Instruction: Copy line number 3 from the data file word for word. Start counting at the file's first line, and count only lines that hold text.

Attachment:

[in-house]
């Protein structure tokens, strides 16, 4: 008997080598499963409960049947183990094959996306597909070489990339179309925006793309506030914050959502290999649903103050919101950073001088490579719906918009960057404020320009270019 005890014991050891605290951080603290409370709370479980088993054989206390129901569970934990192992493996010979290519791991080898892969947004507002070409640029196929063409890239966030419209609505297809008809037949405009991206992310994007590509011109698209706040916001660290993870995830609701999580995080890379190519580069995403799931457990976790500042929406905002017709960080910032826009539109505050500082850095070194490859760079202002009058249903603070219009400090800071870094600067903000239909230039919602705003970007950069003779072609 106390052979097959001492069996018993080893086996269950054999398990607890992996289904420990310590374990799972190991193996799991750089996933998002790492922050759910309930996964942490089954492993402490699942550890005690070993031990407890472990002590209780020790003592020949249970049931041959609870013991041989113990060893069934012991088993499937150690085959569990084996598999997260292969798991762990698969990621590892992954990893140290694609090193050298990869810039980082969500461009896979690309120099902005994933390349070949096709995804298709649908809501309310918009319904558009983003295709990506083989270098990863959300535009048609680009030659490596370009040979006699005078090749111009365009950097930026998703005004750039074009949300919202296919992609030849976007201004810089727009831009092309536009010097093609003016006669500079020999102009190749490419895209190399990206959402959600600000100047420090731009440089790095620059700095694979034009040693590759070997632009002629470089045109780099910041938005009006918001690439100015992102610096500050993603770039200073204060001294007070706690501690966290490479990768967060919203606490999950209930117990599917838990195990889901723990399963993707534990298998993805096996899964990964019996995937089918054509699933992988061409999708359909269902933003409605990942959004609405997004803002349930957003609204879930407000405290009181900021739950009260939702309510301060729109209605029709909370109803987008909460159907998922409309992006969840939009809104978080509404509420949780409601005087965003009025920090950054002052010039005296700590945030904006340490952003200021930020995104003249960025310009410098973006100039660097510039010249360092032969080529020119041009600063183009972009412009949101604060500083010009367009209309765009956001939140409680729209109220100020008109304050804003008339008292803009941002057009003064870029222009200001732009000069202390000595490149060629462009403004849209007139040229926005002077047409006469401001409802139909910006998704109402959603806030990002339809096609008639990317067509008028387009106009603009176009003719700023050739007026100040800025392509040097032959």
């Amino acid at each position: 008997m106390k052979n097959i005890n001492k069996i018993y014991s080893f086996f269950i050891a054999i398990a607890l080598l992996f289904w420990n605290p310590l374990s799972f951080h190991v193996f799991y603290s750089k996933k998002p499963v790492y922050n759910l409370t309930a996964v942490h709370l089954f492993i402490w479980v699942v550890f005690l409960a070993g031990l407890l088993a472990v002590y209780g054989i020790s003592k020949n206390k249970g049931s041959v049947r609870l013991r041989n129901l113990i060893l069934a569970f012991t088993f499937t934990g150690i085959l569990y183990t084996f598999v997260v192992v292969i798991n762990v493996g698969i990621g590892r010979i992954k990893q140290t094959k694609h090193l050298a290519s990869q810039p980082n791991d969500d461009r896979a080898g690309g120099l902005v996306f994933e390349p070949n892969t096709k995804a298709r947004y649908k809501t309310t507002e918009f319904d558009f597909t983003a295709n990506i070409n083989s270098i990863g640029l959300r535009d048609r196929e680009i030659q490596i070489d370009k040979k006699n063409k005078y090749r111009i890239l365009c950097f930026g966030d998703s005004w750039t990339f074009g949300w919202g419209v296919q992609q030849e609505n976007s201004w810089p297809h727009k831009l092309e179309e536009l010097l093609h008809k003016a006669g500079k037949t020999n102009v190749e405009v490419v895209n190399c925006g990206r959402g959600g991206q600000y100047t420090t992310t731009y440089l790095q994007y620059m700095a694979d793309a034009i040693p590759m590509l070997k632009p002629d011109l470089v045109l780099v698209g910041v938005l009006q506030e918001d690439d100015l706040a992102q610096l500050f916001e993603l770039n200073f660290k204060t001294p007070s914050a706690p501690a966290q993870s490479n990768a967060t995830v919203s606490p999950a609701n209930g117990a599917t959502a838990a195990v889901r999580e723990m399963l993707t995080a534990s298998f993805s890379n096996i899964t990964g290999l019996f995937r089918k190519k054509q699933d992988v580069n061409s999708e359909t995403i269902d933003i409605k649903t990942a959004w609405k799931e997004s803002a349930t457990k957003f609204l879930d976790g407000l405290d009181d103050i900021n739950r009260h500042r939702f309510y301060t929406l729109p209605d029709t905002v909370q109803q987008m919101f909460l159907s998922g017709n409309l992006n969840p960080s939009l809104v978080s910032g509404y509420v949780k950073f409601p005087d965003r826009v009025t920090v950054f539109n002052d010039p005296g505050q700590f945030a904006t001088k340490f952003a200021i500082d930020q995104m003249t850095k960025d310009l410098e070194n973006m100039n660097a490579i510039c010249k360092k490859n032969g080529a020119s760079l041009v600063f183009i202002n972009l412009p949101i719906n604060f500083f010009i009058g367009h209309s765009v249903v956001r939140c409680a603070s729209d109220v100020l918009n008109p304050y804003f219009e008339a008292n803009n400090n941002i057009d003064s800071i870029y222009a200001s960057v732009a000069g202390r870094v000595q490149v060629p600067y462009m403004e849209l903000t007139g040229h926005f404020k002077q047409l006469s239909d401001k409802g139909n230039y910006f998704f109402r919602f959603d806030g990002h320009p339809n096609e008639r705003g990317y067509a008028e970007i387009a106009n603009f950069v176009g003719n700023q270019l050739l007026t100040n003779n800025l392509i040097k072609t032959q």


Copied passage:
């Amino acid at each position: 008997m106390k052979n097959i005890n001492k069996i018993y014991s080893f086996f269950i050891a054999i398990a607890l080598l992996f289904w420990n605290p310590l374990s799972f951080h190991v193996f799991y603290s750089k996933k998002p499963v790492y922050n759910l409370t309930a996964v942490h709370l089954f492993i402490w479980v699942v550890f005690l409960a070993g031990l407890l088993a472990v002590y209780g054989i020790s003592k020949n206390k249970g049931s041959v049947r609870l013991r041989n129901l113990i060893l069934a569970f012991t088993f499937t934990g150690i085959l569990y183990t084996f598999v997260v192992v292969i798991n762990v493996g698969i990621g590892r010979i992954k990893q140290t094959k694609h090193l050298a290519s990869q810039p980082n791991d969500d461009r896979a080898g690309g120099l902005v996306f994933e390349p070949n892969t096709k995804a298709r947004y649908k809501t309310t507002e918009f319904d558009f597909t983003a295709n990506i070409n083989s270098i990863g640029l959300r535009d048609r196929e680009i030659q490596i070489d370009k040979k006699n063409k005078y090749r111009i890239l365009c950097f930026g966030d998703s005004w750039t990339f074009g949300w919202g419209v296919q992609q030849e609505n976007s201004w810089p297809h727009k831009l092309e179309e536009l010097l093609h008809k003016a006669g500079k037949t020999n102009v190749e405009v490419v895209n190399c925006g990206r959402g959600g991206q600000y100047t420090t992310t731009y440089l790095q994007y620059m700095a694979d793309a034009i040693p590759m590509l070997k632009p002629d011109l470089v045109l780099v698209g910041v938005l009006q506030e918001d690439d100015l706040a992102q610096l500050f916001e993603l770039n200073f660290k204060t001294p007070s914050a706690p501690a966290q993870s490479n990768a967060t995830v919203s606490p999950a609701n209930g117990a599917t959502a838990a195990v889901r999580e723990m399963l993707t995080a534990s298998f993805s890379n096996i899964t990964g290999l019996f995937r089918k190519k054509q699933d992988v580069n061409s999708e359909t995403i269902d933003i409605k649903t990942a959004w609405k799931e997004s803002a349930t457990k957003f609204l879930d976790g407000l405290d009181d103050i900021n739950r009260h500042r939702f309510y301060t929406l729109p209605d029709t905002v909370q109803q987008m919101f909460l159907s998922g017709n409309l992006n969840p960080s939009l809104v978080s910032g509404y509420v949780k950073f409601p005087d965003r826009v009025t920090v950054f539109n002052d010039p005296g505050q700590f945030a904006t001088k340490f952003a200021i500082d930020q995104m003249t850095k960025d310009l410098e070194n973006m100039n660097a490579i510039c010249k360092k490859n032969g080529a020119s760079l041009v600063f183009i202002n972009l412009p949101i719906n604060f500083f010009i009058g367009h209309s765009v249903v956001r939140c409680a603070s729209d109220v100020l918009n008109p304050y804003f219009e008339a008292n803009n400090n941002i057009d003064s800071i870029y222009a200001s960057v732009a000069g202390r870094v000595q490149v060629p600067y462009m403004e849209l903000t007139g040229h926005f404020k002077q047409l006469s239909d401001k409802g139909n230039y910006f998704f109402r919602f959603d806030g990002h320009p339809n096609e008639r705003g990317y067509a008028e970007i387009a106009n603009f950069v176009g003719n700023q270019l050739l007026t100040n003779n800025l392509i040097k072609t032959q």